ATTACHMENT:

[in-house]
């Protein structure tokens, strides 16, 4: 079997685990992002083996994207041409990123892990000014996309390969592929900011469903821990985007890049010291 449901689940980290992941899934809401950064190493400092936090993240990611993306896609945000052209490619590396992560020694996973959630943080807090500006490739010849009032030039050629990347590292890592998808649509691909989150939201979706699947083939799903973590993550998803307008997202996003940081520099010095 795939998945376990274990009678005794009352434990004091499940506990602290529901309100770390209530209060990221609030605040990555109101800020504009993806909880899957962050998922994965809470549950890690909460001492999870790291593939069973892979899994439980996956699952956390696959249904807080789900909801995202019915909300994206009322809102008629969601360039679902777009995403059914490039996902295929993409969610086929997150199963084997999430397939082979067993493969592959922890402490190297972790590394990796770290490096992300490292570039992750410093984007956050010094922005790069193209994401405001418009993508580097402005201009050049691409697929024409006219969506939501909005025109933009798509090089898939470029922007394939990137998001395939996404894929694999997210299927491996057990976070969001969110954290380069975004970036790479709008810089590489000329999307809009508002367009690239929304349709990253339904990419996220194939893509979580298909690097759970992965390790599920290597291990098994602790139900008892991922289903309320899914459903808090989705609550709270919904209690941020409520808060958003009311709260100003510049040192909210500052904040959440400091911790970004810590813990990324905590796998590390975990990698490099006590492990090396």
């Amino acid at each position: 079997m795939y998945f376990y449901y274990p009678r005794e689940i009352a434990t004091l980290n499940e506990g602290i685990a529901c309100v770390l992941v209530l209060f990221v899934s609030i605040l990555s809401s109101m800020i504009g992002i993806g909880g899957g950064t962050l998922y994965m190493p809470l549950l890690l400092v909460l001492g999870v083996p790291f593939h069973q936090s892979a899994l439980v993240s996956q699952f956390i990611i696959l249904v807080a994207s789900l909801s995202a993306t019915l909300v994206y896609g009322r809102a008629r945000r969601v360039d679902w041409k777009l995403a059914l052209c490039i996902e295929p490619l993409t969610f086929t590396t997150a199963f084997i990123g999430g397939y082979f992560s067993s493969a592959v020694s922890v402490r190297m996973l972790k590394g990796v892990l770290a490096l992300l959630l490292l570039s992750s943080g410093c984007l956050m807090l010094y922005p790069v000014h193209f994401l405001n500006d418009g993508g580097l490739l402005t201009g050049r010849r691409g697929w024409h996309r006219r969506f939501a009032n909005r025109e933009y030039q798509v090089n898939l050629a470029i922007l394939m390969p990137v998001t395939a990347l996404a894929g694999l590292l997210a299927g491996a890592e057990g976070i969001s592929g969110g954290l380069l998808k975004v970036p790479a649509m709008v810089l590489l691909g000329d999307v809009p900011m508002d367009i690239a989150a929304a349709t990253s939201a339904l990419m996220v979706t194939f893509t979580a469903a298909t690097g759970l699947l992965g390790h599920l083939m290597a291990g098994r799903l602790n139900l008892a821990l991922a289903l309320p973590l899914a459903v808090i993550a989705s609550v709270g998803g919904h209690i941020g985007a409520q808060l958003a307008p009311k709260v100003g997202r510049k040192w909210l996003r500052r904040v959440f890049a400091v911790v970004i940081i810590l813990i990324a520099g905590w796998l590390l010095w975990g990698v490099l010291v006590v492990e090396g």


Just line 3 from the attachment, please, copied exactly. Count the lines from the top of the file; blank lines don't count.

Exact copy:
């Amino acid at each position: 079997m795939y998945f376990y449901y274990p009678r005794e689940i009352a434990t004091l980290n499940e506990g602290i685990a529901c309100v770390l992941v209530l209060f990221v899934s609030i605040l990555s809401s109101m800020i504009g992002i993806g909880g899957g950064t962050l998922y994965m190493p809470l549950l890690l400092v909460l001492g999870v083996p790291f593939h069973q936090s892979a899994l439980v993240s996956q699952f956390i990611i696959l249904v807080a994207s789900l909801s995202a993306t019915l909300v994206y896609g009322r809102a008629r945000r969601v360039d679902w041409k777009l995403a059914l052209c490039i996902e295929p490619l993409t969610f086929t590396t997150a199963f084997i990123g999430g397939y082979f992560s067993s493969a592959v020694s922890v402490r190297m996973l972790k590394g990796v892990l770290a490096l992300l959630l490292l570039s992750s943080g410093c984007l956050m807090l010094y922005p790069v000014h193209f994401l405001n500006d418009g993508g580097l490739l402005t201009g050049r010849r691409g697929w024409h996309r006219r969506f939501a009032n909005r025109e933009y030039q798509v090089n898939l050629a470029i922007l394939m390969p990137v998001t395939a990347l996404a894929g694999l590292l997210a299927g491996a890592e057990g976070i969001s592929g969110g954290l380069l998808k975004v970036p790479a649509m709008v810089l590489l691909g000329d999307v809009p900011m508002d367009i690239a989150a929304a349709t990253s939201a339904l990419m996220v979706t194939f893509t979580a469903a298909t690097g759970l699947l992965g390790h599920l083939m290597a291990g098994r799903l602790n139900l008892a821990l991922a289903l309320p973590l899914a459903v808090i993550a989705s609550v709270g998803g919904h209690i941020g985007a409520q808060l958003a307008p009311k709260v100003g997202r510049k040192w909210l996003r500052r904040v959440f890049a400091v911790v970004i940081i810590l813990i990324a520099g905590w796998l590390l010095w975990g990698v490099l010291v006590v492990e090396g």